What began in 1885 as a way to honor our first President, has morphed into a label for car sales or furniture deals. With the NH primary getting closer all the time, I find myself wondering who will run for this most powerful office.
Who would want this job?
Despite all that power, Air Force One and living at the White House, the job doesn’t pay all that much. It also comes with unimaginable responsibility, a 24/7 schedule and four (or more) years of your life living in a fishbowl. We’ve also seen what holding that office does to a person physically — it puts years on that never come off.
And God knows what secrets (painful realities) they sit you down and tell you on the day after you’ve “won” the Presidency. What type of decisions you make and orders you sign when there aren’t any cameras around.
Even so, there’s a mad scramble for the job. Already we’re hearing about those “considering” a run for the highest office in the free world, about exploratory committees, campaign hirings and fundraising efforts. Party machines are up and running. Worst of all, the names are all familiar.
Like most ordinary voters, I’m wondering who on Earth is advising these people? Have they not been paying attention? Or is it just that those at this level are so insulated from reality and the everyday world that they genuinely lose touch with common sense? That they believe what they’re told.
Here’s my take (for what it’s worth)…
If you’ve run before and lost, that should tell you something. It’s over for you.
If you’ve never run, but you have a family name, we’re not impressed. Sharing a name is no guarantee you share anything else. We might find your family antics fascinating, but that doesn’t mean you’ve earned anything more than that we recognize your name. Like we recognize Kardashian. Or Kennedy. Your name will not win our vote, your actions will.
As to those “third-party” candidates — you have to get elected. I can’t stress that enough, though it seems painfully obvious. People would vote your way if you can show us enough about you to believe you can lead when no one’s looking. Your message has to be so strong, so elemental that everyone gets it. You need to unite us behind something that’s the equal (or bigger) than things that do this already – think alien invasion, diverting a planet killing asteroid, solving global warming in the nick of time.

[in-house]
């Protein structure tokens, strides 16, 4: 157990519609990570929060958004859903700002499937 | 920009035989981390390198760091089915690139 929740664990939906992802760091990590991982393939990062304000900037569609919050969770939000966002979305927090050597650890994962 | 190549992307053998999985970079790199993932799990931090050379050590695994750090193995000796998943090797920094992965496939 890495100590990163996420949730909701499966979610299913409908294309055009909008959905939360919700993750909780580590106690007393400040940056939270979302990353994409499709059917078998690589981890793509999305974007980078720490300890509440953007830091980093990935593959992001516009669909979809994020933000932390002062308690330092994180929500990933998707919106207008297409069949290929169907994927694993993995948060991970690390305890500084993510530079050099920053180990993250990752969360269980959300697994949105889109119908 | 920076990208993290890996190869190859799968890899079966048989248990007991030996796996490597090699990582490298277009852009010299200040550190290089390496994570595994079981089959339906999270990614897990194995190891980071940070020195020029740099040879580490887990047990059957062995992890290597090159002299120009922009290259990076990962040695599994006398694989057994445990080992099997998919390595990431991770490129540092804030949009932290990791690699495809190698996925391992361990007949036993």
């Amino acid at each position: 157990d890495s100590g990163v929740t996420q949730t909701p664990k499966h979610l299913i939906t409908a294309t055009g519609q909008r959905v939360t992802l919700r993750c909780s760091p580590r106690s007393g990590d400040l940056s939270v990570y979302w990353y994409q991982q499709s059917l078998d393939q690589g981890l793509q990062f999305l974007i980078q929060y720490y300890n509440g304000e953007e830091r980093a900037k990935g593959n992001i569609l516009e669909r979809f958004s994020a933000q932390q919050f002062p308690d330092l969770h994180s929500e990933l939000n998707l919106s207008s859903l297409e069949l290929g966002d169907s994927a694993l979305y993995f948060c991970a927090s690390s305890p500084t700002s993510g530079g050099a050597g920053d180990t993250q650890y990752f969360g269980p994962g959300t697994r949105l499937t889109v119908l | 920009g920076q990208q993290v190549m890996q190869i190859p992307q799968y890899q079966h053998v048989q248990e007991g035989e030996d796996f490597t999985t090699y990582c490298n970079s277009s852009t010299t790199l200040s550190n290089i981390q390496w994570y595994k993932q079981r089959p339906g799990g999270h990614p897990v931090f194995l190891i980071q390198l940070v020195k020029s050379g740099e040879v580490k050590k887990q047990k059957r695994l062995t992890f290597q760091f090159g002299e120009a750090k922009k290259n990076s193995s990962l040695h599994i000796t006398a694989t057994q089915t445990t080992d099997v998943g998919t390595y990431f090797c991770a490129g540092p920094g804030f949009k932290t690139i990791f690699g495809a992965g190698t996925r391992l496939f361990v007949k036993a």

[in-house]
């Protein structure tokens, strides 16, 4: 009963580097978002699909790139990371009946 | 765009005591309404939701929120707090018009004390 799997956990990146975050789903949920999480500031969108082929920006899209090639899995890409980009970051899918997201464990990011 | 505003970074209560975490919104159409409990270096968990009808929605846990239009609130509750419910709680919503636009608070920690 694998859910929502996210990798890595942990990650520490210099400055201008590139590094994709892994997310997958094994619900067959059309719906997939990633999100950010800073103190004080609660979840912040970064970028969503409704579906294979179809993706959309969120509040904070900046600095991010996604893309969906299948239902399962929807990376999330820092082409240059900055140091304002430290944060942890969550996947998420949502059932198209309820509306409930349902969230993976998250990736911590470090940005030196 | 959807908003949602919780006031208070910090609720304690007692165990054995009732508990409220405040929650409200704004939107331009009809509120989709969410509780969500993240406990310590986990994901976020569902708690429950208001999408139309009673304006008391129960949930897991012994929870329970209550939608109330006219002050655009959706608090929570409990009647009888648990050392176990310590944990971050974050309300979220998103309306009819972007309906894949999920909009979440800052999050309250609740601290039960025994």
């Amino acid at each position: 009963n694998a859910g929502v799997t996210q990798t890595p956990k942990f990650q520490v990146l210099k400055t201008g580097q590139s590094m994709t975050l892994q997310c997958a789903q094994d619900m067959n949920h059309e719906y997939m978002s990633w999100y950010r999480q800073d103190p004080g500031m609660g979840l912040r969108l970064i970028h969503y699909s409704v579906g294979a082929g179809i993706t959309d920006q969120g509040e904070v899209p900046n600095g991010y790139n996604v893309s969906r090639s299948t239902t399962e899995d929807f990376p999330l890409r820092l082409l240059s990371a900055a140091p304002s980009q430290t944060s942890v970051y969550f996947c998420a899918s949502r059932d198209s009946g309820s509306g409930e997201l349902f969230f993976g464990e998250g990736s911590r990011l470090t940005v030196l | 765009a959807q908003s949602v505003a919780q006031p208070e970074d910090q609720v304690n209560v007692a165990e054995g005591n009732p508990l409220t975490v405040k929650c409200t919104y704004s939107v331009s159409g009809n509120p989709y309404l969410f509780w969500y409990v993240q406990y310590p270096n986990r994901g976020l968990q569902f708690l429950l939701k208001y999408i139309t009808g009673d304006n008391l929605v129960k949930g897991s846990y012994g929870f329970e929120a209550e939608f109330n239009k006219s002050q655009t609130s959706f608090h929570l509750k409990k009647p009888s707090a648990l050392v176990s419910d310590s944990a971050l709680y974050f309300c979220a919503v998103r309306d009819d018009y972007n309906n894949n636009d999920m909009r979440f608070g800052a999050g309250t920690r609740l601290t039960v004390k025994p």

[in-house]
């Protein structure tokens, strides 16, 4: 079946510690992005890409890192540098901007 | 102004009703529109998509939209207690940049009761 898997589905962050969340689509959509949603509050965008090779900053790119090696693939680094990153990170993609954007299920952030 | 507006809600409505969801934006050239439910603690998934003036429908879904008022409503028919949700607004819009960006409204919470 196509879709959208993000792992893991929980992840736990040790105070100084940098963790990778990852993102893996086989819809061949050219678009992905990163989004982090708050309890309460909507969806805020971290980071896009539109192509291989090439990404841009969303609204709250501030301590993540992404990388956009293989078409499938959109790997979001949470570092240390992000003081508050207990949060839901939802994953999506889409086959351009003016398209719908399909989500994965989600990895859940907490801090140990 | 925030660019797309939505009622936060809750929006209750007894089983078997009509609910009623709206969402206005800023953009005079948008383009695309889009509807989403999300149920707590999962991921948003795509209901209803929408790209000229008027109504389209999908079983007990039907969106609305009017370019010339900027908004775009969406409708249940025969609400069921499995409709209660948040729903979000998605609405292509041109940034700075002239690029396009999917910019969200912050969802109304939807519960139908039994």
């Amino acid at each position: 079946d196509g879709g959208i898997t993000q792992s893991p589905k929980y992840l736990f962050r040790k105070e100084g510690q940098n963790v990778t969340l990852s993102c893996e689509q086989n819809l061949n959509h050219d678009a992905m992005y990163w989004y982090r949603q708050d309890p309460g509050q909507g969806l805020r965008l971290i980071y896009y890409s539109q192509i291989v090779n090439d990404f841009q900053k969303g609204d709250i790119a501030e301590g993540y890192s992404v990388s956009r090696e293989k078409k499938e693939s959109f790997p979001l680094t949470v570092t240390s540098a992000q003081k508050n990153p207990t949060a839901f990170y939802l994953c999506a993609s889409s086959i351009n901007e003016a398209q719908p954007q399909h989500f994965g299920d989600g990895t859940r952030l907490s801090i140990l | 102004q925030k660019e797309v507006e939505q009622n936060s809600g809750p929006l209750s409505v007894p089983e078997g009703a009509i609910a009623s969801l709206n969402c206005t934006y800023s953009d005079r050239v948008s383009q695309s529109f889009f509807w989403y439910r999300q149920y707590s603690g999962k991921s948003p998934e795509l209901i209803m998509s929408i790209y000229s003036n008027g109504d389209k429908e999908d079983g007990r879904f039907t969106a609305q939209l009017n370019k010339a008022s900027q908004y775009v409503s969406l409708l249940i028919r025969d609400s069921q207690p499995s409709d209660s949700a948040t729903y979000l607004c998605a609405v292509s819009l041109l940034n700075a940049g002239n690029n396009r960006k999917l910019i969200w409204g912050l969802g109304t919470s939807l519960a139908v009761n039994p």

One more thing.
Don’t, not for one minute, think that because you’re a woman (or another formerly oppressed minority), you’re somehow entitled to your “turn” in office. Affirmative action has its place, but not in this. Earn your place on your own merits and we’ll elect you. Otherwise, go whine to someone with time to listen, we’re busy.
Equal rights mean equal… all the time. Even when it’s not to your benefit.
I don’t know about you, but I want a hero for my next President. Harrison Ford like ingenuity and fighting skills, the sheer courage and nerve of Harry Truman or Ronald Reagan and the determination of Morgan Freeman in that ‘asteroid vs Earth’ movie. Such a tease that Hollywood can create the exact man we need, but the real thing is nowhere to be found.
The reality is, a truly great leader (like the men of the past or the movies) would probably never be able to stand up to the scrutiny of a Presidential election or the media machine. They’d say the wrong thing, maybe punch a debate moderator or call someone a politically incorrect name. Leadership is too busy to worry about saying the wrong thing, offending too many, telling hard, cold, unpopular truths.
Nobody likes that. Least of all the pampered American electorate.